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Considered bad practice in today's web standards, displaying images with text on them on your website is a very bad idea. It can harm your website. In this blog post, we'll be discussing the three main reasons why you should avoid using images with text in them.

When talking about images with text, we're talking about images that have text added to them as part of the image itself. Please see below for an example. These images are often flyers or banners that have been converted to web images from PDFs, or other printable material. They are created using PhotoShop or Canva.

Adding text to images could lead visitors away from your website or be prevented from finding it in the first place.

Here are the three most important reasons why images should never contain text:

1) The text is not web accessible:

Today's internet audience consists of many different types of people. Not everyone uses the internet in the same way. Some people with visual impairments rely on screen readers to navigate the web.

A screen reader is designed to scan and read out the text on a website page to the user. During this scan, the screen reader cannot detect the text made part of an image. While you may consider the work around to using an image's alternate (alt) text property to detail the image, this is not best practice and we caution you against it.

The alt text property of an image should be used to title the image. It should not be used to provide a full paragraph summary detailing its contents. Screen readers will also cut alternate text short if it is longer than 125 characters, resulting in the user missing out on the message you intended to provide.

2) The text is not accessible to search engines:

Let's say for example you worked really hard on an image or flyer/banner, containing text. Perhaps the flyer is designed to inspire click-through conversions to another page of the website, or to sell a product or advertise a course. A great deal of time was taken to optimise the paragraph content of this banner using targeting titles branded messaging or slogans. The goal was to rely on search engines to find and index this image based on the content it provided, drawing traffic to your website, or to add search weight to the website page itself. This is unfortunately a wasted effort. 

Besides screen readers, Search Engines also cannot read text within images. All titles, paragraphs, leader phrases, slogans, dates, company names, prices, important event names etc... are otherwise invisible to the search engine. A search engine is limited to the alt text property of an image, and nothing more. Because it cannot read the visual text of the image, it cannot index it. If it cannot index the text, it cannot return it to your potential visitors within search results. Search engines can only read and index headings, paragraphs, lists and other text elements entered directly within page content.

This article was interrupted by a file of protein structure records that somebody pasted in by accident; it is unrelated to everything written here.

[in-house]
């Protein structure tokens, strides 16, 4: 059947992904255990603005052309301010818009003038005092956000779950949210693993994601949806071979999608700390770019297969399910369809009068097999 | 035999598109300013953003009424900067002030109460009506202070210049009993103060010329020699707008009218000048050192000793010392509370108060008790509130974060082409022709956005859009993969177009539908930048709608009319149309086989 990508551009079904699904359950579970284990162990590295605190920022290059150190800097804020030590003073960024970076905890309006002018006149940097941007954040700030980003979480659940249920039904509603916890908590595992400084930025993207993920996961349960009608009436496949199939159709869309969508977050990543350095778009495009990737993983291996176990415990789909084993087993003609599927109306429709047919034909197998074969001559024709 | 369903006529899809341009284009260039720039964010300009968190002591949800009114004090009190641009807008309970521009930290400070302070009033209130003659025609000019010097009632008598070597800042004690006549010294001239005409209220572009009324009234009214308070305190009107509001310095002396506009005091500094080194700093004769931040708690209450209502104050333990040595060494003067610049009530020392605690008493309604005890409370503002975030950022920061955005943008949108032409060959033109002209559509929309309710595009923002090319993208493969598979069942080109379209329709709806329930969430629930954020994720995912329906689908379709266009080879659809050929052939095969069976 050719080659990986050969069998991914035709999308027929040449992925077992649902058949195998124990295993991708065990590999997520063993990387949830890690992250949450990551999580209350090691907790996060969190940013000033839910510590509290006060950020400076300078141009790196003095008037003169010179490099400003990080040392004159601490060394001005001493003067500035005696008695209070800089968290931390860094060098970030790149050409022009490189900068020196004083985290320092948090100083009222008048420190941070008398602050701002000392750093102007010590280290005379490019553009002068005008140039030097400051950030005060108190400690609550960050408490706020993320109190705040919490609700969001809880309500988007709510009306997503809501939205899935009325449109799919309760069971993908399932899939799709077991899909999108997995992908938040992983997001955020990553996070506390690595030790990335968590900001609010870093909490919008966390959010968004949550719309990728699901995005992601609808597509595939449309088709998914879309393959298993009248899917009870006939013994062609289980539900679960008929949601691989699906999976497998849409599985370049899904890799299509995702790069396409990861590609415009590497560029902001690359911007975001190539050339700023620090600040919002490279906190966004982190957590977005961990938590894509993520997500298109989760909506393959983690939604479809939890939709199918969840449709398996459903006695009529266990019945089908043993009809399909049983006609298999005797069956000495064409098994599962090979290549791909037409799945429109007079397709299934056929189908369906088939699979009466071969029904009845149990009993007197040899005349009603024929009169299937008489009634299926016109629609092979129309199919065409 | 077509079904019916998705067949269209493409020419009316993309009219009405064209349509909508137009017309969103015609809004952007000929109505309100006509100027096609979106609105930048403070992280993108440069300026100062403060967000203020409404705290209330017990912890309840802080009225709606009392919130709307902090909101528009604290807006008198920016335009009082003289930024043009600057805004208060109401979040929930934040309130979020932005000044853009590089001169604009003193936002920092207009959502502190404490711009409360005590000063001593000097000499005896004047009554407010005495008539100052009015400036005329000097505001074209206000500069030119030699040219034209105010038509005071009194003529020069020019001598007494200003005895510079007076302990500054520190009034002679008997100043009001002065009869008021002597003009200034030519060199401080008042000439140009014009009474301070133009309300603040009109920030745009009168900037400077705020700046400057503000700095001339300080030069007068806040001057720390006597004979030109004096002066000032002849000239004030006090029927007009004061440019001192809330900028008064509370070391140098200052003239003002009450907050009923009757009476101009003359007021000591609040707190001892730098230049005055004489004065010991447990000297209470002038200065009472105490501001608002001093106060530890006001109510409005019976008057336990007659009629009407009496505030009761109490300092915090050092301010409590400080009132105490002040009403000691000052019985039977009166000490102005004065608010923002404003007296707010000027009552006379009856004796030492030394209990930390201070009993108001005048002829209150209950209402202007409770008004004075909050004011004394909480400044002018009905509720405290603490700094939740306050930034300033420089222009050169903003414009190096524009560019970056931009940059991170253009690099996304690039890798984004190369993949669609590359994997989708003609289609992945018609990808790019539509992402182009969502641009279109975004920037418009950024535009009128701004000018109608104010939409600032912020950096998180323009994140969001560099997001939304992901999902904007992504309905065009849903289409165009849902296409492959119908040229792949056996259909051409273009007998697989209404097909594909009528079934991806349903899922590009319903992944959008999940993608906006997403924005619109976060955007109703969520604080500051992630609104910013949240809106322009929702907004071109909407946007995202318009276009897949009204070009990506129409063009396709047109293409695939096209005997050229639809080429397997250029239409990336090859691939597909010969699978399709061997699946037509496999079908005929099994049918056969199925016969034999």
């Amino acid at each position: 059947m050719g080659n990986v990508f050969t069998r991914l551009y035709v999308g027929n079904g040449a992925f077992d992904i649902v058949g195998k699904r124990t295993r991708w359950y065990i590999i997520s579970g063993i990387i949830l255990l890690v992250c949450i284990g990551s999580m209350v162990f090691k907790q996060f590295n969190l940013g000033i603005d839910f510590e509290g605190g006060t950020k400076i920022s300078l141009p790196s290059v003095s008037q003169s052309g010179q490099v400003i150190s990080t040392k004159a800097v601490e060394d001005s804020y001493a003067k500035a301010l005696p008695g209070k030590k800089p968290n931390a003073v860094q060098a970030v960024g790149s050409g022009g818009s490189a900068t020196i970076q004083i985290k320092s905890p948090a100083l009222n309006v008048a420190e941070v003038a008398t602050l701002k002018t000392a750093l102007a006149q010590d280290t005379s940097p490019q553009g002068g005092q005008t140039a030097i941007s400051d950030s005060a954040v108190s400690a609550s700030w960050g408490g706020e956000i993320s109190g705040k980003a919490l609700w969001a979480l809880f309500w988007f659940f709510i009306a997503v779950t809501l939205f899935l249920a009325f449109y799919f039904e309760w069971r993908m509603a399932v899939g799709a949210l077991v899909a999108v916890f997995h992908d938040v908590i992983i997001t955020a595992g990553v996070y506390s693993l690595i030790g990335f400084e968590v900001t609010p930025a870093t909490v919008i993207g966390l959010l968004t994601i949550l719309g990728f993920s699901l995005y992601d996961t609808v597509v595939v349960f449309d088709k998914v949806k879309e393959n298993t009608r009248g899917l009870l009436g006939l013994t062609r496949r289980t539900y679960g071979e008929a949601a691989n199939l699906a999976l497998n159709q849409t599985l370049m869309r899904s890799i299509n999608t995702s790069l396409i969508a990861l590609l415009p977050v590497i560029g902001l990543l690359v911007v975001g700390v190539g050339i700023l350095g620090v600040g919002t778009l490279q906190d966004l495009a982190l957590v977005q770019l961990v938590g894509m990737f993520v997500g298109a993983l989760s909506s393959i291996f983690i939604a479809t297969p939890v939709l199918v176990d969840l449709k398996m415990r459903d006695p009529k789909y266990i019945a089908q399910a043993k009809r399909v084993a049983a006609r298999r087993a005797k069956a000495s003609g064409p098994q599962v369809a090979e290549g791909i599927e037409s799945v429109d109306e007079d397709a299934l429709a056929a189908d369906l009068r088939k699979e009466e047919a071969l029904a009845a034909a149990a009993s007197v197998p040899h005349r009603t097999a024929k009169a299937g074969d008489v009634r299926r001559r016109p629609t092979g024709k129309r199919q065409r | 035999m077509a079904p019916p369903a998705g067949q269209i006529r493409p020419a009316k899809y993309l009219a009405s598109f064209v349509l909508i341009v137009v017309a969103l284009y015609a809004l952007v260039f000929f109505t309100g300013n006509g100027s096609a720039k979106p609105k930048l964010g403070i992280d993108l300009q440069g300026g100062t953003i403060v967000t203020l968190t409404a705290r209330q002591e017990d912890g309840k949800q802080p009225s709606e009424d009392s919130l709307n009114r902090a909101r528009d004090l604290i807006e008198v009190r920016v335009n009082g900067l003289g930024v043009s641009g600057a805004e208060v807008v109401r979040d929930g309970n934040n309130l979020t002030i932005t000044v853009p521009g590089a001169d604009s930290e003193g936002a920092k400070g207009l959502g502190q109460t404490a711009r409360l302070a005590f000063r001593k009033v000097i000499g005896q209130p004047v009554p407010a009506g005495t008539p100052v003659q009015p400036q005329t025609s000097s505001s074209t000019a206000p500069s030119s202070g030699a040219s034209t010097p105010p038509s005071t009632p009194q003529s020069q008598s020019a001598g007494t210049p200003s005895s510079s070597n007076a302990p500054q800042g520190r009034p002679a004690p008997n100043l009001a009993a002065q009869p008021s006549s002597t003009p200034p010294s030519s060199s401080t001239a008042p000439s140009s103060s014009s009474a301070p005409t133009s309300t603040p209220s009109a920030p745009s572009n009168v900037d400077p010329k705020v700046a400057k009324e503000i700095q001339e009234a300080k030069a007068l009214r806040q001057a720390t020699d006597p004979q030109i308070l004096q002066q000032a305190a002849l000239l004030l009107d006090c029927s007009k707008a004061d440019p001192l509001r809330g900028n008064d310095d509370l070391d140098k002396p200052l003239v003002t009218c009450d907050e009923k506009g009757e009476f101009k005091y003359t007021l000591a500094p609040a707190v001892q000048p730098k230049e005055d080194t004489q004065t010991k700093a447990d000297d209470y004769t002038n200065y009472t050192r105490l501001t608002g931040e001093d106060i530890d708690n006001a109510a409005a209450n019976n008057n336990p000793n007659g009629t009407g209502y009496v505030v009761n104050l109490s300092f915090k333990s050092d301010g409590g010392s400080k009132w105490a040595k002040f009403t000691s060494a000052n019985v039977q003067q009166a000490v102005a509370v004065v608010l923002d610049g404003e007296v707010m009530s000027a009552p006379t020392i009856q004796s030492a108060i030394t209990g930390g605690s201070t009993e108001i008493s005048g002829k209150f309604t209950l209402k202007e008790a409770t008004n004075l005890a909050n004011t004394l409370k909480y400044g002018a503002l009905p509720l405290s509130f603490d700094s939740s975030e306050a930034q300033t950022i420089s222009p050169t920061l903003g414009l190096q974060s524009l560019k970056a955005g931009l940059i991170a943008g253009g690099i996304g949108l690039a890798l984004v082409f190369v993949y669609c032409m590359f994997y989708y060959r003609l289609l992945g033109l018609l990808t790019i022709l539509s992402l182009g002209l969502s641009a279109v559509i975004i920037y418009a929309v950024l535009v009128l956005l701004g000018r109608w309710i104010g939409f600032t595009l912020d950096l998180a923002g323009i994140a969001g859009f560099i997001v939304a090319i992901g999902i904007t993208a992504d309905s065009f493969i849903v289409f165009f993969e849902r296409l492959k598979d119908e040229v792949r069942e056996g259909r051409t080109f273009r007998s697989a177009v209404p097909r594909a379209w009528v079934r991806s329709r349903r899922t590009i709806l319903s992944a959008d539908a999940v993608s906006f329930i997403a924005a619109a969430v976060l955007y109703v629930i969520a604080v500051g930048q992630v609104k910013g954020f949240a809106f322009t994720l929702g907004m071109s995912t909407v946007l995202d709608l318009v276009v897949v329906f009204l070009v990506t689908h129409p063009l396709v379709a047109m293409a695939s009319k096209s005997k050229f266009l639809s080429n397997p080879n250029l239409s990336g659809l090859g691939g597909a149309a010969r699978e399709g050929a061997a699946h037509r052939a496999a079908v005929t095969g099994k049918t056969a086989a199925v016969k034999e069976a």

3)Text within images is not mobile-friendly:

It is always important to consider the different screen sizes that will be viewing your mobile based website. An image prepared for desktop display may not work well when shown on a mobile device. If you use fonts within the image for example that look great on a desktop monitor, or when printed as an 8" x 11" document, these fonts will surely shrink as part of the image to incredibly small sizes on a mobile phone. This is the nature of responsive web image handling. Considering this image size reduction, text that may be legible on a desktop or laptop may become an irritant to your visitors when read on their phones. 

Most importantly, if the website is put through a test like Google Mobile Friendly, the test wouldn't provide any warning that the image text is too small. These tools cannot read the text on the image either. Therefore, you may be unwillingly leading your visitor(s) away from the page containing the image since they cannot read its contents or they experienced a missed message from the image itself. 

So what do I do?

Always try to reproduce the layout of an image containing text as page content instead of using a single image. These layouts are typically solved using HTML. Your mobile responsive website is created using the best HTML and CSS standards meant for display across all devices and we are here to help you achieve any website page layout you need.

If the design of the image does not meet the current design standards of your website, talk to us. Our design team can prepare a professional solution that reflects the design layout you are looking for. The benefits to using a cost effective solution prepared for a website far out-weight the disadvantages to using an image that cannot be read or respond to search engines. Also, your website's SiteCM code snippets may come in handy when creating a banner with text layers. These solutions come built with readable text layers that are available to search engines, image readers and most importantly... your users! They are designed to flow and wrap to single columns when necessary and they keep their provided text readable on mobile devices.

If you have any questions about this topic please do not hesitate to reach out to us. We are here to help you with your future web projects or page layouts.

We hope you found this blog post helpful.

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